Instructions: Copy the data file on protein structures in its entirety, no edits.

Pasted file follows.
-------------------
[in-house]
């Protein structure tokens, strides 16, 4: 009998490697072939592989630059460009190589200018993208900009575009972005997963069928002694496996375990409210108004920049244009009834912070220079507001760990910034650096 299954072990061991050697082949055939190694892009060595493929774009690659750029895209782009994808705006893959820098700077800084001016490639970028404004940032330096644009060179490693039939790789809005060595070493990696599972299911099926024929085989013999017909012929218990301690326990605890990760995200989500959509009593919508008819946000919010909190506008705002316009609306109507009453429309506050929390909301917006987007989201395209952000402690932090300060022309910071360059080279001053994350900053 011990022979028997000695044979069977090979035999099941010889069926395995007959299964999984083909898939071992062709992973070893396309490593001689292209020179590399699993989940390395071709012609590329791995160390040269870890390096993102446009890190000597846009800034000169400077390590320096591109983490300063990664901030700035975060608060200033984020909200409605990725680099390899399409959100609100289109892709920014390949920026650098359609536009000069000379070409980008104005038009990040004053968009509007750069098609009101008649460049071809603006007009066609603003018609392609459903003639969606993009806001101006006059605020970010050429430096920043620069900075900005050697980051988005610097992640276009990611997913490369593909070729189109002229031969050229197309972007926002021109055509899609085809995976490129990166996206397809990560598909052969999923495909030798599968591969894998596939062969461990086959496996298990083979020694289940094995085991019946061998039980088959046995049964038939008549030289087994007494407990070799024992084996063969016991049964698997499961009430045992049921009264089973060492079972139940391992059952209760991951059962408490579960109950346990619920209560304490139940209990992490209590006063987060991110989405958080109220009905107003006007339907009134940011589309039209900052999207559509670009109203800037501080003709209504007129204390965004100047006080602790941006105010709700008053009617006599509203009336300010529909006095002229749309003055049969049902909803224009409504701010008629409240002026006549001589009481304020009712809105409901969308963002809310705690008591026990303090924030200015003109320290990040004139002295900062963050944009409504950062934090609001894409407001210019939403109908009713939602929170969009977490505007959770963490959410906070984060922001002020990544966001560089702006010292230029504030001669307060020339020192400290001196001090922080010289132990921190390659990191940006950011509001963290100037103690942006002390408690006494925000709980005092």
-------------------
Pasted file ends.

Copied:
[in-house]
């Protein structure tokens, strides 16, 4: 009998490697072939592989630059460009190589200018993208900009575009972005997963069928002694496996375990409210108004920049244009009834912070220079507001760990910034650096 299954072990061991050697082949055939190694892009060595493929774009690659750029895209782009994808705006893959820098700077800084001016490639970028404004940032330096644009060179490693039939790789809005060595070493990696599972299911099926024929085989013999017909012929218990301690326990605890990760995200989500959509009593919508008819946000919010909190506008705002316009609306109507009453429309506050929390909301917006987007989201395209952000402690932090300060022309910071360059080279001053994350900053 011990022979028997000695044979069977090979035999099941010889069926395995007959299964999984083909898939071992062709992973070893396309490593001689292209020179590399699993989940390395071709012609590329791995160390040269870890390096993102446009890190000597846009800034000169400077390590320096591109983490300063990664901030700035975060608060200033984020909200409605990725680099390899399409959100609100289109892709920014390949920026650098359609536009000069000379070409980008104005038009990040004053968009509007750069098609009101008649460049071809603006007009066609603003018609392609459903003639969606993009806001101006006059605020970010050429430096920043620069900075900005050697980051988005610097992640276009990611997913490369593909070729189109002229031969050229197309972007926002021109055509899609085809995976490129990166996206397809990560598909052969999923495909030798599968591969894998596939062969461990086959496996298990083979020694289940094995085991019946061998039980088959046995049964038939008549030289087994007494407990070799024992084996063969016991049964698997499961009430045992049921009264089973060492079972139940391992059952209760991951059962408490579960109950346990619920209560304490139940209990992490209590006063987060991110989405958080109220009905107003006007339907009134940011589309039209900052999207559509670009109203800037501080003709209504007129204390965004100047006080602790941006105010709700008053009617006599509203009336300010529909006095002229749309003055049969049902909803224009409504701010008629409240002026006549001589009481304020009712809105409901969308963002809310705690008591026990303090924030200015003109320290990040004139002295900062963050944009409504950062934090609001894409407001210019939403109908009713939602929170969009977490505007959770963490959410906070984060922001002020990544966001560089702006010292230029504030001669307060020339020192400290001196001090922080010289132990921190390659990191940006950011509001963290100037103690942006002390408690006494925000709980005092």